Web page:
A national treasure here in the UK, Michael Parkinson, for so many of us THE king of the chat show hosts, passed away today at the advanced age of 88. Loved by all, welcomed as an interviewer by all (well, almost all, Meg Ryan and her infamous “interview” with Parky is a different story), Parkinson at his peak regularly pulled in millions of TV viewers whenever his show was on.
And just look at the long list of giants Parky sat across from in the studio as he fired off no-limit, unscripted questions:
Will Smith………… and so, so many more.
Including Muhammad Ali.
Four times, Parky interviewed Ali – in 1971, twice in 1974, and in 1981.
All four interviews were magnificent in their own way, with Parkinson somehow being able to bring out in Ali so many emotions and reactions: anger, rage, almost uncontrollable laughter (see Ali’s final appearance on Parkinson, and what comedian Freddie Starr did to him!), pride, satisfaction, and yeah, even fear.
The most famous interview came in late ’74, just after Ali had regained his throne by smashing George Foreman in Africa. As big as the universe, Ali would not hold back on anything when he spoke, his religious beliefs (taught to him by The Nation of Islam) especially. Ali did not like it when Parkinson had the nerve to adopt confrontational tactics in defence of the former champ when the ruling heavyweight champion of the world called Joe Frazier an “Uncle Tom.”
“Oh, he’s not an Uncle Tom,” Parky said in defence of Joe.
“He’s not! Then why does he insist on calling me Cassius Clay?” Ali shot back. “He’s the other type Negro, he’s not like me. There are two types of slaves, Joe Frazier’s worse than you to me! He works for the enemy.”
This was shocking stuff at the time (and Ali’s inflammatory words escalated his rivalry with Frazier, already intense, to a whole other level).
Ali was also angered at the way Parky tried to “trap” him on live TV. Parkinson mentioned earlier in the interview how Ali left school at almost illiterate level, and later, when using quotes about Ali in a book that focuses on his double standards (Ali, preaching a nothing material matters belief, lived in a mansion and owned more than one Rolls Royce, and how Ali said, under Muslin doctrine, that “all white men are devils,” yet he had at the time numerous white guys on his staff) – Ali really lost it.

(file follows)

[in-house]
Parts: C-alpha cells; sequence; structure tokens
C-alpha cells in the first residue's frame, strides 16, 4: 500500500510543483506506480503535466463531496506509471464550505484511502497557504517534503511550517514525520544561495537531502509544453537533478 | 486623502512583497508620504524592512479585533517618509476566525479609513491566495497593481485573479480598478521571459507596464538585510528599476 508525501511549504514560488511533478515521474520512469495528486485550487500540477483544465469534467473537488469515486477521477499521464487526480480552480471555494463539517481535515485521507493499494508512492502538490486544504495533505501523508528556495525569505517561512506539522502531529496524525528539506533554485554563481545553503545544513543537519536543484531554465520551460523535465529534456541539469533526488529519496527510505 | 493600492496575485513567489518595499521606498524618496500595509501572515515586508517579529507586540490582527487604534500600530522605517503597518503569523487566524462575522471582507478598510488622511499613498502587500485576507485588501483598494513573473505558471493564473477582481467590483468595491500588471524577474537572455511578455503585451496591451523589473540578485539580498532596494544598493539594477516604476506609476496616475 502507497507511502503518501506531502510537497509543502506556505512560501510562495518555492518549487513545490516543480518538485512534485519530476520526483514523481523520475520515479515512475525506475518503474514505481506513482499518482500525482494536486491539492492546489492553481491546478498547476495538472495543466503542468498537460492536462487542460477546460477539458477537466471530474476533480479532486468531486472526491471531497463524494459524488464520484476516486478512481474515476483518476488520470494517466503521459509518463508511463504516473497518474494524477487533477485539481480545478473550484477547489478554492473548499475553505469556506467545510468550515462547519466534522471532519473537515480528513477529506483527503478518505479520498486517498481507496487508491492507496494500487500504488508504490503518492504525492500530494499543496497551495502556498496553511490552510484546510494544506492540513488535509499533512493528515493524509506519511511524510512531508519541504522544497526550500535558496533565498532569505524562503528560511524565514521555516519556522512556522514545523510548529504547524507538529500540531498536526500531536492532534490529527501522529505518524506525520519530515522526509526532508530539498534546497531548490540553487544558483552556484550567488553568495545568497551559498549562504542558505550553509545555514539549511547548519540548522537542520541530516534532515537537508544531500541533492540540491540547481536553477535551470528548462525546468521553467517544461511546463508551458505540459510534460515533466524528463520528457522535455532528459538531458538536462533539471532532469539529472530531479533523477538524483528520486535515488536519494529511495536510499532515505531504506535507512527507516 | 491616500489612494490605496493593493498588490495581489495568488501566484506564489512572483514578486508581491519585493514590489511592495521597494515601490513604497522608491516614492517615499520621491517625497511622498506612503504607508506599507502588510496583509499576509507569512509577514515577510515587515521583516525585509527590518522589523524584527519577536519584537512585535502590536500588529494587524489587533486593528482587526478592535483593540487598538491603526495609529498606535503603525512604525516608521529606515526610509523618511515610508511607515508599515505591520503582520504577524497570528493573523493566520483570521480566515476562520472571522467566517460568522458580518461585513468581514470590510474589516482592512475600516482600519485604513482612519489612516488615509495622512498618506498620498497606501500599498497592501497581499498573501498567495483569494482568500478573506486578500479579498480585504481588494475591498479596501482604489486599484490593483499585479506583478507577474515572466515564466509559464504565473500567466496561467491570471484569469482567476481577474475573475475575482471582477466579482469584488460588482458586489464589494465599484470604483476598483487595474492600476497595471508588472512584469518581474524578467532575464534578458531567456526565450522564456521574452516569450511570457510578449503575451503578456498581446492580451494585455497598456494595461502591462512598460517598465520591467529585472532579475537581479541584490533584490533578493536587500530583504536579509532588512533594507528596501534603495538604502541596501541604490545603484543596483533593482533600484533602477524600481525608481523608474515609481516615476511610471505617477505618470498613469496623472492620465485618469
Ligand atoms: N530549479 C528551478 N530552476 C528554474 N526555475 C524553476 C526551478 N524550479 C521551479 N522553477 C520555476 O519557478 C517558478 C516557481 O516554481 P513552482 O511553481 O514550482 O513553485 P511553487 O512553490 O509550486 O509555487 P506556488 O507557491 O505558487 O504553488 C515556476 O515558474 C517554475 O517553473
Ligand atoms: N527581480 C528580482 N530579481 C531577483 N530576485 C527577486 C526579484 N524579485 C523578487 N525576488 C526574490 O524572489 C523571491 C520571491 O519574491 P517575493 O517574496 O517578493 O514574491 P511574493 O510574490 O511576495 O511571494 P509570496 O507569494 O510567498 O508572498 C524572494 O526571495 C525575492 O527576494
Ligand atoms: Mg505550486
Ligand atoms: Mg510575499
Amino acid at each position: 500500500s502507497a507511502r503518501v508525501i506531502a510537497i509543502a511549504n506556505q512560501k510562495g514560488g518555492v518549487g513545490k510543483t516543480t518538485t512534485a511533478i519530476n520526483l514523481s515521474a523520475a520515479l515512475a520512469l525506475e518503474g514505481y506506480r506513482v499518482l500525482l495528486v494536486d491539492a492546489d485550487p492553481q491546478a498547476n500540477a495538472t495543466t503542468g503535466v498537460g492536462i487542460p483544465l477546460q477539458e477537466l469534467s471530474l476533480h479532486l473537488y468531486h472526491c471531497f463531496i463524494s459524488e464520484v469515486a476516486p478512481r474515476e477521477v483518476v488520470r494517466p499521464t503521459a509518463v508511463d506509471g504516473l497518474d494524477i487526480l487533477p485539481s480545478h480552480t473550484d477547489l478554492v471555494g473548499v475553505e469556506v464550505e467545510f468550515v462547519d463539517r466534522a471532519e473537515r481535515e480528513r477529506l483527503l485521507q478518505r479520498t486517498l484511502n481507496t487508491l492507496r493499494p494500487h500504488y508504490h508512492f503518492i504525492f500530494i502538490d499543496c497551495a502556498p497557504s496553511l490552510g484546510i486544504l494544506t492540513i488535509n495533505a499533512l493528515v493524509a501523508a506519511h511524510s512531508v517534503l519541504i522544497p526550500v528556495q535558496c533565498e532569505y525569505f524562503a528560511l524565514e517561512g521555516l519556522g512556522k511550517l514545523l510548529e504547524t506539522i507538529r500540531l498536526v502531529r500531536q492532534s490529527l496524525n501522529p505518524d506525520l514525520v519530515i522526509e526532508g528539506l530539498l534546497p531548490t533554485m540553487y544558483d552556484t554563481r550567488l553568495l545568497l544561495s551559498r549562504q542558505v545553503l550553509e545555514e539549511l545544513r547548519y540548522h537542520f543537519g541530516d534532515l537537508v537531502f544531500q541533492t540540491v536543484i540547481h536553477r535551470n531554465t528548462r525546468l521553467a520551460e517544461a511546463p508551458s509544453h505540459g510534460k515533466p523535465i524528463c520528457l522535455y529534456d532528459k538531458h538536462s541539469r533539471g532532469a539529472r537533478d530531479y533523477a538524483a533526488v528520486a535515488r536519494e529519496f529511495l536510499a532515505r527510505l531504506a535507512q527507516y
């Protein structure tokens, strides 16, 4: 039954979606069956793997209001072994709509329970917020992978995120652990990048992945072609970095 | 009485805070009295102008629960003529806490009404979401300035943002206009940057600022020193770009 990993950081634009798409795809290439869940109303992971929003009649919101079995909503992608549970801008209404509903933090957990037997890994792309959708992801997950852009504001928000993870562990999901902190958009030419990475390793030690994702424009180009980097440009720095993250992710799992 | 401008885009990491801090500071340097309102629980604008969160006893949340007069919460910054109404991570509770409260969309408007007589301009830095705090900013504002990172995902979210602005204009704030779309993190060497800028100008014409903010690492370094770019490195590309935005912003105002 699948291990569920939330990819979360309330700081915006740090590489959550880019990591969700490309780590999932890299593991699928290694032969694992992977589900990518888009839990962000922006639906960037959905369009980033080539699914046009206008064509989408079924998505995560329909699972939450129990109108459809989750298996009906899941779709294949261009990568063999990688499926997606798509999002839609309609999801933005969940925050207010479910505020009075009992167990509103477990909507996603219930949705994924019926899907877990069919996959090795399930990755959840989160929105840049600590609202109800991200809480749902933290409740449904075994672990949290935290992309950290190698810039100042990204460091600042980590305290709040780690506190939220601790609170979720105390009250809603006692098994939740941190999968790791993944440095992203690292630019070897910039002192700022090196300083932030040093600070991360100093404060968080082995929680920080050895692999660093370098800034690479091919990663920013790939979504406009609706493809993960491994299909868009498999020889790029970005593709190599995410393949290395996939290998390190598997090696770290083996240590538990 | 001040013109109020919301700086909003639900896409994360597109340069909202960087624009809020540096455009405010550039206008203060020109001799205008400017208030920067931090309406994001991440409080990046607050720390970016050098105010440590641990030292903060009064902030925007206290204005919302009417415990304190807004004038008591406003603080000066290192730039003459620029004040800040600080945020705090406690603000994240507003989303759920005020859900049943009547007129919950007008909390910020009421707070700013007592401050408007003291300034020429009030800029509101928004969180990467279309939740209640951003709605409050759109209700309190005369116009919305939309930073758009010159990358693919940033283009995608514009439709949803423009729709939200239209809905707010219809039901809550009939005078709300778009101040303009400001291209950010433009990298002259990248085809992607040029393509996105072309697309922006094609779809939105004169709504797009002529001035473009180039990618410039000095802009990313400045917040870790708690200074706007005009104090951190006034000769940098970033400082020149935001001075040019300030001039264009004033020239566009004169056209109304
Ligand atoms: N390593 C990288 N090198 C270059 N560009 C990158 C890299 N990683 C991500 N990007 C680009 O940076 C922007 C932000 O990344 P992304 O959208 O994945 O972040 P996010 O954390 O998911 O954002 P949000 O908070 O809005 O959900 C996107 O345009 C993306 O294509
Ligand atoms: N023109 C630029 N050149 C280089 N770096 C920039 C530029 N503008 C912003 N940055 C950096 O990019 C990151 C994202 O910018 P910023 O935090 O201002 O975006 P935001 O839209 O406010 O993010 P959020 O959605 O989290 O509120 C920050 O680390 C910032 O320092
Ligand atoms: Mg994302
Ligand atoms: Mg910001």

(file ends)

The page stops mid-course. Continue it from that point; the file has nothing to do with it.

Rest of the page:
Looking genuinely angry, Ali felt he had indeed been the victim of a setup, that he had been cornered.
“You can’t beat me mentally or physically,” Ali spat at his host. “You are really a joke.”
Parky laughed, not at all genuinely, waiting for the lovable, jovial and comfortable version of Ali to return, which he did in due course.
But for a while there, either wittingly or unwittingly, Parkinson unnerved and angered Ali in a way none of his ring rivals ever managed. Not even Frazier, apparently.
Yes, Parky interviewed so many giants and his shows are gold today. But no show was more utterly entertaining, indeed thrilling, as the late 1974 interview Parkinson conducted with “The Greatest.”
Parky will be sorely missed. In fact, his great chat show has been missed for many years now.